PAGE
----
RBI norms and Bank Margins

RBI norms and Bank Margins


The new financial year may see the banks’ margin coming under pressure… Why?

  • RBI has laid stringent measures on Corporate Lending.
  • This will see India Inc increasingly tapping the bond market for its funding requirements.
  • RBI guidelines may push the Banks to increasingly invest in Corporate Bonds from April 1, 2019

Effects on Banks:

  • Banks might be compelled to rework their credit growth strategy through an increased participation in the bond market beginning the FY 2020, on account of RBI guidelines pertaining to two areas namely:
    • Loan System for Delivery of Bank Credit and
    • Enhancing Credit Supply for Large Borrowers through Market Mechanism
  • Under the ‘Loan System for Delivery of Bank Credit’ guideline, w.e.f 1st April 2019, in the case of borrowers having an aggregate fund based working capital limit of₹_150 crore and above from the banking system, the limit has to be carved out into two components namely
    • Working capital limit or ‘Loan component’ (40 percent of the aggregate limit) and
    • Cash Credit (60 percent)

Loan Component:

  1. The central bank has stipulated that drawings up to 40 percent of the overall fund based working capital limits will only be allowed from the ‘Loan component’ and drawings in excess of the minimum ‘Loan component’ threshold will be allowed in the form of cash credit (CC)facility.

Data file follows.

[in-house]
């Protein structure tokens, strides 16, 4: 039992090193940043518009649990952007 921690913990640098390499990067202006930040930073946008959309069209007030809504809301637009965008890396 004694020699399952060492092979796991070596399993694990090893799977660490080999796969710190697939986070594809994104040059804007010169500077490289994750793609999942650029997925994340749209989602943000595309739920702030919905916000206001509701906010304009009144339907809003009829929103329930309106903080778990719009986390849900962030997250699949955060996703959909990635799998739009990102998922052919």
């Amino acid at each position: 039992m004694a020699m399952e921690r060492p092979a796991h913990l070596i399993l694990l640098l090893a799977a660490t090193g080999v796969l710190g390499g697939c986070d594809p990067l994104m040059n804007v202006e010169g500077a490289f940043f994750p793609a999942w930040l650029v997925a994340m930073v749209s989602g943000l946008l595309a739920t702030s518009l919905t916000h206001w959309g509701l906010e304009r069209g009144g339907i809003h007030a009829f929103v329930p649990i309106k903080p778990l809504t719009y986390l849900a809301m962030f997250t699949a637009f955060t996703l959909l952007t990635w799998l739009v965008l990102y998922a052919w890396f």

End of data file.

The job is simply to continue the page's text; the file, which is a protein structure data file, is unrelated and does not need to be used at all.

2. This means the borrowers will not only pay interest on the 40 percent loan component and drawings from CC limit but may also have to pay commitment charges on the un-availed portion of the CC limit.

Loan System for Delivery of Bank Credit

  1. Under the norms on ‘Enhancing Credit Supply for Large Borrowers through Market Mechanism’, the large borrowers are required to access 50 percent of their incremental funding requirement via market instruments
  2. Also, it could be seen that India Inc tap the bond market in a big way, with banks also investing in these instruments, as per information received.
  3. In a bid to rein in borrowing costs, corporates are expected to tap the bond market progressively for their short- and long-term funds.
  4. This, in turn, will impact banks’ margins since the return on assets in the case of loans is generally higher than the return on investment on market instruments.

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